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Everything You Need to Know About Alcohol

Health & Wellness
Last Updated Aug 31, 2020

Everything in moderation...

Alcohol, a common term for the compound ethanol, is not commonly thought of as a drug, given that it is a pervasive lubricant of modern society. Indeed its very ubiquity makes it is easy to forget that it has powerful side effects with potentially destructive consequences. Mixed messages abound, particularly in the media, making it difficult for one to make a balanced judgement. Aristotle's adage that 'everything in moderation' is particularly apt with regard to alcohol, and attest to his Mediterranean roots, where wine in particular, is regarded as part of everyday life and a staple with food. (More on wine later.) Anglo-Saxon attitudes tend toward less frequent but more concentrated drinking episodes, often away from the home and without food. Taken to the extreme this can result in a 'binge' culture, which has the potential to impact negatively on ones health.

Alcohol enters the bloodstream via the stomach and small intestine and begins to circulate around the body. Its effects are typically felt within minutes. Chemicals which control how essential communications are transmitted between nerve cells in the brain are affected, leading to impairment of the central nervous system. This is when one begins to feel 'drunk'! Dependence to the drug is thought to be the result of it triggering the release of endorphins and dopamine - chemicals which produces feelings of satisfaction and relief from pain respectively. High risk user groups include pregnant women, adolescents, the elderly and those on medication, where the effects of alcohol can be exacerbated.

Short term effects of alcohol on the body

  • Central nervous system impaired
  • Co-ordination and motor skills impaired
  • Memory impaired
  • Inhibitions lowered
  • Vision impairment
  • Sleep disruption
  • Sexual functioning impaired

This can lead to violence, accidents, falls, having unprotected sex, and alcohol poisoning.

Long term effects on alcohol on the body/internal organs

  • Raised blood pressure
  • Increased risk of cardiovascular disease
  • Liver cirrhosis (scarring)
  • Brain damage - cognitive functioning
  • Increased risk of cancers of the mouth, throat, colon and breast
  • Stomach ulcers
  • Impotence and infertility
  • Damage to the foetus during pregnancy
  • Mental health - suicide and suicidal behavior

How much should I drink...?

People process alcohol differently, so knowing how much to drink safely is dependant on a multitude of factors, including sex, body weight, metabolism and food consumed.

Australian Department of Health guidelines recommend:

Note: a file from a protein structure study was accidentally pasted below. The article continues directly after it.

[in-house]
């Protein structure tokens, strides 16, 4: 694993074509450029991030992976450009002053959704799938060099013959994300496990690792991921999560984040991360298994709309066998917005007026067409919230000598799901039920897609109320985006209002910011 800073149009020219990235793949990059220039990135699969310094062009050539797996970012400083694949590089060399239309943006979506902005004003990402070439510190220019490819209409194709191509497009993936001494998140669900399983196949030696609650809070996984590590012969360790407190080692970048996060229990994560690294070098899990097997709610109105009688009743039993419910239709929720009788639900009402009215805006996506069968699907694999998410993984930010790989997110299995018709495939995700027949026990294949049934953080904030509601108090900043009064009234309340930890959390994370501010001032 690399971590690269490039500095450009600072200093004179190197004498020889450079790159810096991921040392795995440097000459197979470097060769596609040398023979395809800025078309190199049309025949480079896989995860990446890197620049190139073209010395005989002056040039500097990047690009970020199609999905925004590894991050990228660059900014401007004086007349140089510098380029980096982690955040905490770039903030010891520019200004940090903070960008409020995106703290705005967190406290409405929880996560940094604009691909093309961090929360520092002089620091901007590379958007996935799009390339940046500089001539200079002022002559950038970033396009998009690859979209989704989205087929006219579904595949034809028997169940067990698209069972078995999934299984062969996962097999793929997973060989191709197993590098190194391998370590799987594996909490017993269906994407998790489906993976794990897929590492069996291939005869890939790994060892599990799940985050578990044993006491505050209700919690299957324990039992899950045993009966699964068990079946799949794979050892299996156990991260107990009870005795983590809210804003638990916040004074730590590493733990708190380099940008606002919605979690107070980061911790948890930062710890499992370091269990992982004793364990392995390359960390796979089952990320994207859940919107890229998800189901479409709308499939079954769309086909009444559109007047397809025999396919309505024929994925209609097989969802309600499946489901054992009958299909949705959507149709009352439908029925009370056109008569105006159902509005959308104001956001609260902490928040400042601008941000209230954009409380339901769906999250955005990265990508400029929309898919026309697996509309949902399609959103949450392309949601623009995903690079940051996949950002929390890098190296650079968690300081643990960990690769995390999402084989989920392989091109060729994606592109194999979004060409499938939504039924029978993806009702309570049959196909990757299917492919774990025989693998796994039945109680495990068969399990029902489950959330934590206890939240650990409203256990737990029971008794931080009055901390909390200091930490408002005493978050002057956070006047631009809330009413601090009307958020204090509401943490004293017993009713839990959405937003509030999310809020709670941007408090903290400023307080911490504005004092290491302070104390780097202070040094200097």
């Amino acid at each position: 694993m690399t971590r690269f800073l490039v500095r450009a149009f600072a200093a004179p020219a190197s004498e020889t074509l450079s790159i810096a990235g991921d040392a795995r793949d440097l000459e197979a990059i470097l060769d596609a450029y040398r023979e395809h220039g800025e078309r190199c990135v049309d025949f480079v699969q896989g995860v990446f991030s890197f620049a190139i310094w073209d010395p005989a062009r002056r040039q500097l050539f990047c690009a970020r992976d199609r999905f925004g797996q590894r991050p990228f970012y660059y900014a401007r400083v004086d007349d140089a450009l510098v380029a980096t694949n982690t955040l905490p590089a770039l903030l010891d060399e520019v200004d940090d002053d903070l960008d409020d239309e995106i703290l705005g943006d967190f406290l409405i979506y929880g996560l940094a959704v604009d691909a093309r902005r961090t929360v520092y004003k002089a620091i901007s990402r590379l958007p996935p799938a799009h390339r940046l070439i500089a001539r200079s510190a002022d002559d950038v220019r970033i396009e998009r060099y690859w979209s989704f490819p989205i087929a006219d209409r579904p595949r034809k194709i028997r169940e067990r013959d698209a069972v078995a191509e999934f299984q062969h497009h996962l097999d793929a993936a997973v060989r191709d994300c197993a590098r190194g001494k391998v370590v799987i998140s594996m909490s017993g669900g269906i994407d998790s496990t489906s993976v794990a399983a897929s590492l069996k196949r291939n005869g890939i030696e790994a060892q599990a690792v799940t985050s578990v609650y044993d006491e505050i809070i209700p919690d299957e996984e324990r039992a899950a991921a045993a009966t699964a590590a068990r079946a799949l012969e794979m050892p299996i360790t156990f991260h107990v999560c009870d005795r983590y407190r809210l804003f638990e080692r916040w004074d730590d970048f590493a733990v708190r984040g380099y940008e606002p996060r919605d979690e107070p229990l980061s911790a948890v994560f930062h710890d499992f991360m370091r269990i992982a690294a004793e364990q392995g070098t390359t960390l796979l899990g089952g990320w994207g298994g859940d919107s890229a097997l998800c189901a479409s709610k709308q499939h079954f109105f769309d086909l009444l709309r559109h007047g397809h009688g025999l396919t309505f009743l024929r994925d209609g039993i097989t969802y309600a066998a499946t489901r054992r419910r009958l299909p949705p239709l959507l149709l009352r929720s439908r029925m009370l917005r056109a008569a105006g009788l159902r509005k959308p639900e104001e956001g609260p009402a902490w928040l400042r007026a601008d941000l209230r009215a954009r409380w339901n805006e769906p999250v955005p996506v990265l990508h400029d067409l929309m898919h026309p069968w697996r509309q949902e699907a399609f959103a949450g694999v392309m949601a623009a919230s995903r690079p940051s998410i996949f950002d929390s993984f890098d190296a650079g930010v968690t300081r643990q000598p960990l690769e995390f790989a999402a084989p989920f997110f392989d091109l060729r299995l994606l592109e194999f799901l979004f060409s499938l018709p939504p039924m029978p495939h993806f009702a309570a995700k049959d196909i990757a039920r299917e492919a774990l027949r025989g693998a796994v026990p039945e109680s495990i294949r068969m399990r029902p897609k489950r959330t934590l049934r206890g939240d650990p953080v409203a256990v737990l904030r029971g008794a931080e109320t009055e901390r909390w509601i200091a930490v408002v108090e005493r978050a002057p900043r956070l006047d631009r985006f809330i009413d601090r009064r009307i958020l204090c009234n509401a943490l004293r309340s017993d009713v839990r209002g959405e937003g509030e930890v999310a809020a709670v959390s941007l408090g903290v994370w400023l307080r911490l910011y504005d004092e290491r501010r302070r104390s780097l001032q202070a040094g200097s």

• men limit their daily intake to four standard drinks per day on average, with no more than 6 a day.
  • women are advised to limit intake to 2 standard drinks per day on average, with a maximum of 4 per day.
  • A day or two free of alcohol a week is suggested for both sexes.  The development of variable strength alcohol products (e.g. full vs. light beer) can lead to confusion as to what a 'standard drink' is. A standard drink is any drink containing 10 grams of alcohol. This equates to 375ml medium strength (3.5% Alc/vol) beer, or a 30ml shot of (40% Alc/vol) spirit, or a 60ml (20% Alc/vol) sherry

It's not all bad news...

Given that heart attacks are the leading cause of death in Australia, research showing that red wine, specifically the skin and seeds of the red grape, contain high levels of the anti-oxidant resveratrol, must be welcomed! Resveratrol reduces cholesterol in the bloodstream, thereby reducing the risk of heart disease. (White wine contains lower levels of the antioxidant, as the essential seeds and skins are removed early in the wine-making process.) This is not however carte blanche to medicate on red wine! Each gram of alcohol contains seven calories, so the recommended two standard glasses of wine a day should also be part of a holistic approach to personal health that includes exercise and improved diet.

Help with alcohol...

Alcohol and Drug Information Services in each State/Territory:

  • ACT (02) 6205 4545
  • NSW 1800 422 599 (NSW country) (02) 9361 8000 (Sydney)
  • SA 1300 131 340 (for SA callers only)
  • VIC 1800 888 236
  • NT (08) 8948 0087 (Darwin) (08) 8951 7580 (Central Australia) 1800 131 350 (Territory wide)
  • QLD (07) 3837 5989 (Brisbane) 1800 177 833 (Free call within QLD outside Metro area)
  • TAS 1800 811 994
  • WA (08) 9442 5000 (Perth) 1800 198 024 (WA country)

Sources/Further reading
Australian Government Department of Health and Ageing:
Institute of Alcohol Studies:
BBC Health Online:

Originally published on Apr 05, 2009

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